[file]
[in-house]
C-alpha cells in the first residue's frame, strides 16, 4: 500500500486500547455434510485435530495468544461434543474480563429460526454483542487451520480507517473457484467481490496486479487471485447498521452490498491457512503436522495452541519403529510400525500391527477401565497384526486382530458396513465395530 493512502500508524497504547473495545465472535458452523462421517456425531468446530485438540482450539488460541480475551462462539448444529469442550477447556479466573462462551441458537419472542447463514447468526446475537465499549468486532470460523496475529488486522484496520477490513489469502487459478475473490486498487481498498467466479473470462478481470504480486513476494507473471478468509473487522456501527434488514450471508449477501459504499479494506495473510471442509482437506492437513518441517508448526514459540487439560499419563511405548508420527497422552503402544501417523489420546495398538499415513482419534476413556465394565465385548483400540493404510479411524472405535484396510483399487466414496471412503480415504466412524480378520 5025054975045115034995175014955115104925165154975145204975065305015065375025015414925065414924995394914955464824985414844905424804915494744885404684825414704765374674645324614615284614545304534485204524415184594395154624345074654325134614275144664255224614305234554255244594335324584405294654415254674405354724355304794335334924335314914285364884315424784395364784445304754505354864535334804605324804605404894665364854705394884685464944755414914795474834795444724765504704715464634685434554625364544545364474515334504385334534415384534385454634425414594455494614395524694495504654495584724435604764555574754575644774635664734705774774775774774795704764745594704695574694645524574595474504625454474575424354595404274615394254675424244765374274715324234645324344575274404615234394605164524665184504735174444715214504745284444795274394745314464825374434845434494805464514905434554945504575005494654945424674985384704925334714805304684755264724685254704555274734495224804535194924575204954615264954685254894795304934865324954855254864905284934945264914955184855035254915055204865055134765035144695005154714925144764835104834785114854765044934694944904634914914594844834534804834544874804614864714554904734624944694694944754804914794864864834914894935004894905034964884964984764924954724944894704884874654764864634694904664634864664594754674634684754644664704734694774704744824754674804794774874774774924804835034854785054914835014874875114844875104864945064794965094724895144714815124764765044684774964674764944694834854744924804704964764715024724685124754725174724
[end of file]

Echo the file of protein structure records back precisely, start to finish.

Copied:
[in-house]
C-alpha cells in the first residue's frame, strides 16, 4: 500500500486500547455434510485435530495468544461434543474480563429460526454483542487451520480507517473457484467481490496486479487471485447498521452490498491457512503436522495452541519403529510400525500391527477401565497384526486382530458396513465395530 493512502500508524497504547473495545465472535458452523462421517456425531468446530485438540482450539488460541480475551462462539448444529469442550477447556479466573462462551441458537419472542447463514447468526446475537465499549468486532470460523496475529488486522484496520477490513489469502487459478475473490486498487481498498467466479473470462478481470504480486513476494507473471478468509473487522456501527434488514450471508449477501459504499479494506495473510471442509482437506492437513518441517508448526514459540487439560499419563511405548508420527497422552503402544501417523489420546495398538499415513482419534476413556465394565465385548483400540493404510479411524472405535484396510483399487466414496471412503480415504466412524480378520 5025054975045115034995175014955115104925165154975145204975065305015065375025015414925065414924995394914955464824985414844905424804915494744885404684825414704765374674645324614615284614545304534485204524415184594395154624345074654325134614275144664255224614305234554255244594335324584405294654415254674405354724355304794335334924335314914285364884315424784395364784445304754505354864535334804605324804605404894665364854705394884685464944755414914795474834795444724765504704715464634685434554625364544545364474515334504385334534415384534385454634425414594455494614395524694495504654495584724435604764555574754575644774635664734705774774775774774795704764745594704695574694645524574595474504625454474575424354595404274615394254675424244765374274715324234645324344575274404615234394605164524665184504735174444715214504745284444795274394745314464825374434845434494805464514905434554945504575005494654945424674985384704925334714805304684755264724685254704555274734495224804535194924575204954615264954685254894795304934865324954855254864905284934945264914955184855035254915055204865055134765035144695005154714925144764835104834785114854765044934694944904634914914594844834534804834544874804614864714554904734624944694694944754804914794864864834914894935004894905034964884964984764924954724944894704884874654764864634694904664634864664594754674634684754644664704734694774704744824754674804794774874774774924804835034854785054914835014874875114844875104864945064794965094724895144714815124764765044684774964674764944694834854744924804704964764715024724685124754725174724